Salicylic acid is keratolytic, which means it dissolves the protein (keratin) that makes up most of both the corn and the thick layer of dead skin which often tops it. Used as indicated in the package directions, these products are gentle and safe for most people. Salicylic-acid treatments are available in different forms including:

  • applicators,
  • drops,
  • pads,
  • plasters.

All of these treatments will turn the top of the skin white and allow the dead tissue to be trimmed or peeled away, making the corn protrude and hurt less.

It generally is recommended that salicylic acid not be used by people with diabetes or when there is frail skin or poor circulation (because of concern about how the skin can heal). In these situations, the application of salicylic acid can potentially lead to ulcer formation on the skin. A health care professional can help determine whether salicylic acid-based products are safe for use on a particular individual.

Do not attempt to cut or shave away corns and calluses at home. This can lead to potentially dangerous infections of the surrounding tissues. This should be performed by a podiatrist or other health care professional.

A health care professional may also prescribe antibiotics for any corns or calluses that have become infected.

What Does A Corn Look Like After Removed


A podiatrist uses a scalpel to remove hardened skin from the foot of a patient.

A podiatrist uses a scalpel to remove hardened skin from the foot of a patient. Source: Getty Images

When should someone seek professional treatment for corns or calluses?

If the corn is bothersome and doesn’t respond to salicylic acid and trimming, consider seeing a doctor or podiatrist who can physically pare corns with scalpels. Podiatrists also can measure and fit people with orthotic devices to redistribute their weight on their feet while they walk so that pressure from the foot bones doesn’t focus on their corns. (Off-the-shelf cushioned insoles are one size fits all and may not be effective.)

People with fragile skin or poor circulation in the feet (including many people with conditions like diabetes or peripheral arterial disease) should consult their health care professional as soon as corns or calluses develop. Further, someone should seek medical care immediately if corns or calluses show signs of infection (such as increasing pain, the presence of pus, or another drainage, swelling, and redness).

Surgical removal of corns is rarely necessary. When corn is surgically removed, the pressure that caused it to form in the first place will just make it come back if this pressure is not removed or reduced. When necessary, surgery for corns involves shaving the underlying bone or correcting any deformity that is causing undue pressure or friction on the skin.

What kind of doctor treats corns and calluses?

  • Primary-care specialists, including internal medicine and family medicine specialists, treat corns and calluses.
  • Podiatrists, and medical practitioners specially trained in the management of foot disorders, also treat corns and calluses of the feet.
  • Surgeons may also sometimes treat corns and calluses.

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A woman relaxes with her feet up on her desk.

A woman relaxes with her feet up on her desk. Source: Getty Images

What is the prognosis for corns and calluses?

Corns and calluses are not serious conditions and can be managed with home remedies or medical treatment. Surgery is very rarely necessary. However, even with management, corns and calluses may recur if there is continued pressure or friction on the affected area. Corns and calluses are benign conditions that do not increase the risk of skin cancer or other serious conditions.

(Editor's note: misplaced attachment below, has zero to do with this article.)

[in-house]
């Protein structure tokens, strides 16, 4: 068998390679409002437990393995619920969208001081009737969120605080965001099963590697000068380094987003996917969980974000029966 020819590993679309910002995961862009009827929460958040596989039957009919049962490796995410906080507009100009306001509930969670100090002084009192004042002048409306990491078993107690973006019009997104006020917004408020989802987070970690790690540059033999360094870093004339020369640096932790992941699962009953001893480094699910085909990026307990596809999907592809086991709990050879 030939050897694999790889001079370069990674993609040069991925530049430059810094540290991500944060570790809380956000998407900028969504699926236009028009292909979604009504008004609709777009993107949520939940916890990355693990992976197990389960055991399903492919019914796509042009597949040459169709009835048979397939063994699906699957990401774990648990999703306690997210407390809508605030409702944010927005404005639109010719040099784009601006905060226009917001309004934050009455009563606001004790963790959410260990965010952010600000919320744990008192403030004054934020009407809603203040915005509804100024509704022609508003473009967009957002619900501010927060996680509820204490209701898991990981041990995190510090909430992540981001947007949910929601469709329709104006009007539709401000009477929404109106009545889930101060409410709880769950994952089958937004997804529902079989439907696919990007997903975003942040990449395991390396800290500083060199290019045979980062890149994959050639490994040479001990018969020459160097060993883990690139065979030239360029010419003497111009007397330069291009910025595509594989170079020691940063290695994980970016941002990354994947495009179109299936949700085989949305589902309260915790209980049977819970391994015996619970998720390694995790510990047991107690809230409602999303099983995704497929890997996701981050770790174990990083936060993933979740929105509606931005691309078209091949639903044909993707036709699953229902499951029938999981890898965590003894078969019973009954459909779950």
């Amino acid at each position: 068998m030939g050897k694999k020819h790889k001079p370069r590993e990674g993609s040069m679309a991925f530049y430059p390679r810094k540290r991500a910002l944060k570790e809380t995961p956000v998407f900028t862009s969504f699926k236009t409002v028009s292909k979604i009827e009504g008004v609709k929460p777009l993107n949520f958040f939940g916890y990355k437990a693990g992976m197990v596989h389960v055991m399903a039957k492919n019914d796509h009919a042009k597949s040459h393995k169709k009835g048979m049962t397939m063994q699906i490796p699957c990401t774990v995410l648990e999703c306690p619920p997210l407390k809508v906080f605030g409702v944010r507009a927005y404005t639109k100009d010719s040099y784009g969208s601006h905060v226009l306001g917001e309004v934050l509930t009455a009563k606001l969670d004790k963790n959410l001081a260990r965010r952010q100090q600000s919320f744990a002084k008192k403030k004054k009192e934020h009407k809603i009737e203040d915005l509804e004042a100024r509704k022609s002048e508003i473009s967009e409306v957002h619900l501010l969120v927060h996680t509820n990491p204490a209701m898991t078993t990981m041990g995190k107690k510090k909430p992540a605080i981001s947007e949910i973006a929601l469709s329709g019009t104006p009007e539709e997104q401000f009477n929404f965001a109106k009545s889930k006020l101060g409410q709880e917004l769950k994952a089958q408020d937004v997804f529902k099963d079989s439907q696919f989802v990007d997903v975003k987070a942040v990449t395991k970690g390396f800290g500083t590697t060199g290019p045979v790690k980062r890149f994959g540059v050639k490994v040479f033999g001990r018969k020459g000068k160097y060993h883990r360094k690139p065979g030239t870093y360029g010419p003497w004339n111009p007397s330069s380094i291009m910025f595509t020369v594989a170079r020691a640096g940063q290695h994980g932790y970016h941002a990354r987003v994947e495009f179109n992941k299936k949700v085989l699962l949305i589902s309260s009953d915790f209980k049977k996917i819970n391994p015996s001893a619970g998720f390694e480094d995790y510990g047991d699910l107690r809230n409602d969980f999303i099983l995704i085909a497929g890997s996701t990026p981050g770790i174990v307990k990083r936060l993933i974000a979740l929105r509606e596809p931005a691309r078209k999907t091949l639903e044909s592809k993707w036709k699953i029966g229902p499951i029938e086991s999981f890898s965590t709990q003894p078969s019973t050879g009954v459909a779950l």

Is it possible to prevent corns and calluses?

In many situations, calluses and corns can be prevented by reducing or eliminating the circumstances that lead to increased pressure at specific points on the hands and feet. Potential preventive measures, therefore, include the following:

  1. Wearing well-fitting comfortable shoes is useful. The idea is to avoid having footgear press on the outside of the fifth toe or pressing the fourth and fifth toes together to prevent corns in these areas.
  2. Another approach is to pad the potentially affected area. Many sorts of padding are available at the drugstore:
    • Cushions to put between the toes
    • Foam or moleskin pads to put over the places where corns form
    • Foam pads with holes in the center (shaped like donuts or bagels), which redistribute pressure around the corn instead of right over it
    • Cushioned insoles to pad the feet and alleviate mechanical pressure

What Does A Corn Look Like After Removed


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Medically Reviewed on 5/6/2022

Kasper, D.L., et al., eds. Harrison’s Principles of Internal Medicine, 19th Ed. United States: McGraw-Hill Education, 2015.

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Foot pain may be caused by injuries (sprains, strains, bruises, and fractures), diseases (diabetes, Hansen disease, and gout), viruses, fungi, and bacteria (plantar warts and athlete’s foot), or even ingrown toenails. Pain and tenderness may be accompanied by joint looseness, swelling, weakness, discoloration, and loss of function. Minor foot pain can usually be treated with rest, ice, compression, and elevation and OTC medications such as acetaminophen and ibuprofen. Severe pain should be treated by a medical professional.

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Diabetes Foot Problems

Diabetes related foot problems can affect your health with two problems: diabetic neuropathy, where diabetes affects the nerves, and peripheral vascular disease, where diabetes affects the flow of blood. Common foot problems for people with diabetes include athlete’s foot, fungal infection of nails, calluses, corns, blisters, bunions, dry skin, foot ulcers, hammertoes, ingrown toenails, and plantar warts.

Foot Pain Slideshow

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How Can I Get Rid of Calluses?

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Common warts are skin growths causes by the human papillomavirus. There are many types of warts, including plantar warts, common hand warts, warts under the nails, mosaic wars, and flat warts. Over-the-counter treatments typically involve the use of salicylic acid products.